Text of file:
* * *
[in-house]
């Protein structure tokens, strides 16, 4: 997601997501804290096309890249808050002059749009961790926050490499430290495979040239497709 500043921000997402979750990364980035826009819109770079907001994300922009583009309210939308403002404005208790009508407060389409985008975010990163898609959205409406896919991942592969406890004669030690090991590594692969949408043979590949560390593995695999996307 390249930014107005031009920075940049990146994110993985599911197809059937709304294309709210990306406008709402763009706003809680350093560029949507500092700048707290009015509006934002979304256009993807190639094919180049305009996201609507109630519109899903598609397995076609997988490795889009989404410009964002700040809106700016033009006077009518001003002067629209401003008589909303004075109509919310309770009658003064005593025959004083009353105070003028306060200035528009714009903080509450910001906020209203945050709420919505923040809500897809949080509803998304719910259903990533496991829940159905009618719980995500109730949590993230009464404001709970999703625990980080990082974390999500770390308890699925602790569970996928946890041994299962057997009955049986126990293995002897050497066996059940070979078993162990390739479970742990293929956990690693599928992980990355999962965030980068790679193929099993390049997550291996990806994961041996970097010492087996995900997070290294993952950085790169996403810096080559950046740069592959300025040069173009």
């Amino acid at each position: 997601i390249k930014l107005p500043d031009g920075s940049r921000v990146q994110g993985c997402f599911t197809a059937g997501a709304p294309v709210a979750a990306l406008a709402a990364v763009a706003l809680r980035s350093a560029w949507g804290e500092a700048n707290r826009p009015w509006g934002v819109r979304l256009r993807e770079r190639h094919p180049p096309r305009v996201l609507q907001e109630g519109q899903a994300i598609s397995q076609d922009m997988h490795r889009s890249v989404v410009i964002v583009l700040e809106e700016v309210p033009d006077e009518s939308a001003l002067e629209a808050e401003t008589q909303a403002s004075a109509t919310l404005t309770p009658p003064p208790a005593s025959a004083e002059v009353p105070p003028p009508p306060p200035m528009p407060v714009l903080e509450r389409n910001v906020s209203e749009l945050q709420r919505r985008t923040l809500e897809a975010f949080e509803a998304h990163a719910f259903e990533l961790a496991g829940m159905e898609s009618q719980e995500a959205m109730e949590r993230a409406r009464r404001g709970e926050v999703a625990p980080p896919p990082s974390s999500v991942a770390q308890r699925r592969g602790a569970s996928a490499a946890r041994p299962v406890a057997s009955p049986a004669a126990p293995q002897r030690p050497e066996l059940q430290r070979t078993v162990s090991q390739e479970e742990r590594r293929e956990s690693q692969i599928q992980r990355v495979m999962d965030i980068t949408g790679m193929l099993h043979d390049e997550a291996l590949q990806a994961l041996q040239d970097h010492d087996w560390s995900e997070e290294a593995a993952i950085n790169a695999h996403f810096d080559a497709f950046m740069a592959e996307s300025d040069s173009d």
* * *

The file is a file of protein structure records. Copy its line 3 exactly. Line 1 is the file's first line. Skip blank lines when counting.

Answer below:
């Amino acid at each position: 997601i390249k930014l107005p500043d031009g920075s940049r921000v990146q994110g993985c997402f599911t197809a059937g997501a709304p294309v709210a979750a990306l406008a709402a990364v763009a706003l809680r980035s350093a560029w949507g804290e500092a700048n707290r826009p009015w509006g934002v819109r979304l256009r993807e770079r190639h094919p180049p096309r305009v996201l609507q907001e109630g519109q899903a994300i598609s397995q076609d922009m997988h490795r889009s890249v989404v410009i964002v583009l700040e809106e700016v309210p033009d006077e009518s939308a001003l002067e629209a808050e401003t008589q909303a403002s004075a109509t919310l404005t309770p009658p003064p208790a005593s025959a004083e002059v009353p105070p003028p009508p306060p200035m528009p407060v714009l903080e509450r389409n910001v906020s209203e749009l945050q709420r919505r985008t923040l809500e897809a975010f949080e509803a998304h990163a719910f259903e990533l961790a496991g829940m159905e898609s009618q719980e995500a959205m109730e949590r993230a409406r009464r404001g709970e926050v999703a625990p980080p896919p990082s974390s999500v991942a770390q308890r699925r592969g602790a569970s996928a490499a946890r041994p299962v406890a057997s009955p049986a004669a126990p293995q002897r030690p050497e066996l059940q430290r070979t078993v162990s090991q390739e479970e742990r590594r293929e956990s690693q692969i599928q992980r990355v495979m999962d965030i980068t949408g790679m193929l099993h043979d390049e997550a291996l590949q990806a994961l041996q040239d970097h010492d087996w560390s995900e997070e290294a593995a993952i950085n790169a695999h996403f810096d080559a497709f950046m740069a592959e996307s300025d040069s173009d």